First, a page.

BOYS may lag behind girls because they reject English as being "female" and they fail to pay sufficient attention in class.
The latest review of research into the achievement divide by Cambridge academics suggests schools need to concentrate on tackling differences between male and female learning approaches.
National test results show girls outperform boys from seven and may even start school with a lead. However, the gap is narrower in maths than in English.
Changes that have taken place at GCSE in recent years appear to have disadvantaged boys further. The performance of girls in public exams taken at 16-plus began to outstrip boys from the late 1980s.
The report says factors favouring girls may include changes in the curriculum that require greater attentiveness and greater willingness to work.
Boys may respond to more traditional approaches that require memorising abstract facts. They appear to be more willing than girls to sacrifice deeper understanding for correctness achieved at speed.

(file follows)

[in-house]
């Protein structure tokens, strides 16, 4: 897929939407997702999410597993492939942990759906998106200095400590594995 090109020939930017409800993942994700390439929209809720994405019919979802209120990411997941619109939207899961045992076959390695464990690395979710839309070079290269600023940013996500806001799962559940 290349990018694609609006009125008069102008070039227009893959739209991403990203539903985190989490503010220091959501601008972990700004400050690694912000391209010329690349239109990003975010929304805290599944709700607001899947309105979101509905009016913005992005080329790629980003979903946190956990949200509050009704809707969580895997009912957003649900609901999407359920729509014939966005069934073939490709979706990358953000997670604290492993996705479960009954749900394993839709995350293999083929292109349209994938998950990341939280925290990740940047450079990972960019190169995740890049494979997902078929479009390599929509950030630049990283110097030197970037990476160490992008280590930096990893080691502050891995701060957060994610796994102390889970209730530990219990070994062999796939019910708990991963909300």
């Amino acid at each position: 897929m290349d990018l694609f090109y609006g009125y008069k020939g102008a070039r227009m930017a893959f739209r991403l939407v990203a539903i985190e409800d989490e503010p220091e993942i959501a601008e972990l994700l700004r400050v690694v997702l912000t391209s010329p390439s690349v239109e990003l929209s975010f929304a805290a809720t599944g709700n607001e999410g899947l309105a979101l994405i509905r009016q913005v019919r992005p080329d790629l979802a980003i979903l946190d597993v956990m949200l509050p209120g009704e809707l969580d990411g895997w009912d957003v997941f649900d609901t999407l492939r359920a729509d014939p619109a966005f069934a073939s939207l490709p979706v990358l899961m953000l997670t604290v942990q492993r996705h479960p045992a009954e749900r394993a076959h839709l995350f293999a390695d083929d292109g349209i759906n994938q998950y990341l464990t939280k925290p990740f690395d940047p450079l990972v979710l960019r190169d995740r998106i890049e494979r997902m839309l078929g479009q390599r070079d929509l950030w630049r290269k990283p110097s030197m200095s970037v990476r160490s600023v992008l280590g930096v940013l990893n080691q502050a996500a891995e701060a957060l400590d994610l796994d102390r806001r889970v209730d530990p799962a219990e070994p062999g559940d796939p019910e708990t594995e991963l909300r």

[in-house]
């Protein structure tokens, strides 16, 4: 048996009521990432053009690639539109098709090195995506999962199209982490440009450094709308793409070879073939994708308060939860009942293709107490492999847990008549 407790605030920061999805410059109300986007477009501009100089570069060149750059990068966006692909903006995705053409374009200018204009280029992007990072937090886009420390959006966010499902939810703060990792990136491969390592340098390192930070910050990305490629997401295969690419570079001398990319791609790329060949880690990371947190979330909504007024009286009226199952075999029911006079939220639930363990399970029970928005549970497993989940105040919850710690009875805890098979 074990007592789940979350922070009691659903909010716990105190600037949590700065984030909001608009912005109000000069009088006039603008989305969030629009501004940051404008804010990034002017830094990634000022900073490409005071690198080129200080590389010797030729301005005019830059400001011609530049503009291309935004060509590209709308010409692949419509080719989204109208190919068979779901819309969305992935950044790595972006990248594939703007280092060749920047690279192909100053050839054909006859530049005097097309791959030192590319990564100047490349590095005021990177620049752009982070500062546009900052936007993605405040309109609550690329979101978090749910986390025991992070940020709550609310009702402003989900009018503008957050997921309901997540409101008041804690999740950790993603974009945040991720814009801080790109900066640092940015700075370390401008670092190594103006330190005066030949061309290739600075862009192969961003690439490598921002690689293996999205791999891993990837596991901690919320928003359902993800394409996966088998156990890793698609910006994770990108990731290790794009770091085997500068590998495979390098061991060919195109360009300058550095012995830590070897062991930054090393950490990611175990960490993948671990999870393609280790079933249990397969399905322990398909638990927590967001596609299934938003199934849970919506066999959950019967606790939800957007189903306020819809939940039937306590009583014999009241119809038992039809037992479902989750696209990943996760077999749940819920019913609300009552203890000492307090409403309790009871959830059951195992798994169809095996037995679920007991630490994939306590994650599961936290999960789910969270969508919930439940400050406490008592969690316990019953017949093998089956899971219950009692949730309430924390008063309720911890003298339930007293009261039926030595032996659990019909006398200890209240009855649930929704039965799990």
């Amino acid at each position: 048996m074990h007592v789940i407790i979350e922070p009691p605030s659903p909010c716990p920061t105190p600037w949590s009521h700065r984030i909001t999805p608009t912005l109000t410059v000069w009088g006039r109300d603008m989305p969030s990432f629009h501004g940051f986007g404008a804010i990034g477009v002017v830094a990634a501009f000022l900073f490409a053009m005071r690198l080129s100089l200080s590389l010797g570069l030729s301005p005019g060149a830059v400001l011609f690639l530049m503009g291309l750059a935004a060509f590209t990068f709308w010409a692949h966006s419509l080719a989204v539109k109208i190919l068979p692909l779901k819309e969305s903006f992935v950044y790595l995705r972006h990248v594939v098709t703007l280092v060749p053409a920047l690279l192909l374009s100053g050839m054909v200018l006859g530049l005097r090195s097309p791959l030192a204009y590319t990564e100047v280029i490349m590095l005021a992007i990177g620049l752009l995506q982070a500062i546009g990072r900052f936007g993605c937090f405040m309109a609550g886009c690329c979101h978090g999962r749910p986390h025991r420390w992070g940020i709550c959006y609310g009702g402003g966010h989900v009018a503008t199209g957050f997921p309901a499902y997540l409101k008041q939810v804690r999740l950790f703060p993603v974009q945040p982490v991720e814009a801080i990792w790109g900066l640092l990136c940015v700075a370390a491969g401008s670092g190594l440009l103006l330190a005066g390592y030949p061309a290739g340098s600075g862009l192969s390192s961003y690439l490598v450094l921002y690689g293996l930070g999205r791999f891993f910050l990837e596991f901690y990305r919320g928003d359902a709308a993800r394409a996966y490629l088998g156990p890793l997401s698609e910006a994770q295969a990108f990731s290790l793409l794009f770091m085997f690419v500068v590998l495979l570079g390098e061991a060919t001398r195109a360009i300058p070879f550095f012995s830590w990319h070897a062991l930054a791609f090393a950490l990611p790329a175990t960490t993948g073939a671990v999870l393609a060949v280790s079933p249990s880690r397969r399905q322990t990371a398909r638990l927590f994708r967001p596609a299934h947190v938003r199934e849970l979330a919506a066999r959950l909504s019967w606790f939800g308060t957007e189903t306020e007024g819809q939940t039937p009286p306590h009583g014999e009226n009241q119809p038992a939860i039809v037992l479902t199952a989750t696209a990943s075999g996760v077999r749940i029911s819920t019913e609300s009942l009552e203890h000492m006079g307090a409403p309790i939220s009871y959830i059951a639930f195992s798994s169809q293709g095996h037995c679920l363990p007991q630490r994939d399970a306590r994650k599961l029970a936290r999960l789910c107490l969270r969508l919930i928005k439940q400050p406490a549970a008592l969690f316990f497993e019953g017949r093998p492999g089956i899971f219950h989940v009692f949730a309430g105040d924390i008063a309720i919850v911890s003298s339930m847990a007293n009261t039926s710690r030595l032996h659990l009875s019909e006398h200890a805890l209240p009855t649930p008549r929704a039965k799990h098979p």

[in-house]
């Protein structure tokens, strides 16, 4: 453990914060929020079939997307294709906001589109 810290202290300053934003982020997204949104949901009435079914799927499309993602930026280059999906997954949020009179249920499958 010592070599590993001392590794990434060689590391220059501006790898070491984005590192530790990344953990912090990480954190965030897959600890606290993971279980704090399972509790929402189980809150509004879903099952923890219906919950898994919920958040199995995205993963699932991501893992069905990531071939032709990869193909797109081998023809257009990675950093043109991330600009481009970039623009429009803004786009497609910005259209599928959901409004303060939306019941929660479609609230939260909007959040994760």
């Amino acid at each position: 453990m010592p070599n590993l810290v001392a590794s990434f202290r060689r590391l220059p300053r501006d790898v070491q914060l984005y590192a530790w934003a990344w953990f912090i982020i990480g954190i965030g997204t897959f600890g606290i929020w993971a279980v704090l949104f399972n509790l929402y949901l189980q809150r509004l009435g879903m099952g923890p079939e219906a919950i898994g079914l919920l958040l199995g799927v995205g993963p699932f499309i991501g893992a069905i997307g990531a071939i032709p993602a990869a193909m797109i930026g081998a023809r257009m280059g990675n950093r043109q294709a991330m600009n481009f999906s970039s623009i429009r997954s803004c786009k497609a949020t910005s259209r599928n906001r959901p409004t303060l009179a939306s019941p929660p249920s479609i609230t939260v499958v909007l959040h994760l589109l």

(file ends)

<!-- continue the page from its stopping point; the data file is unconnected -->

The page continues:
Girls do better on tasks that are open-ended and require pupils to think for themselves. The paper quotes a study carried out in 1987 that found girls doing well at maths with a project-based approach, but under-achieving with a traditional approach.
The gender gap may also be a product of boys' perception of some subjects, particularly English, as being "feminine".
The report says: "This may be because boys are not yet mature enough when reading is taught and girls learn faster, and also because it is women who usually teach children to read or are seen to read books or to write in the home."
Girls make greater progress between the ages of 11 and 16 than boys. They have begun to match boys in GCSE maths and science, but many more boys choose science or science-related A-levels or vocational courses. Boys dominate technology at A-level.
The study says: "The ways in which pupils are grouped, the ways in which their work is assessed, the curricula they encounter, the teaching styles they experience, the role models they are offered, the expectations teachers have of boys and girls and the ways teachers reward and discipline them can all affect the size and nature of the gender gap."
Recent Research on Gender and Educational Performance by Madeleine Arnot, John Gray, Mary James and Jean Rudduck, OFSTED reviews of research series, price Pounds 10.95.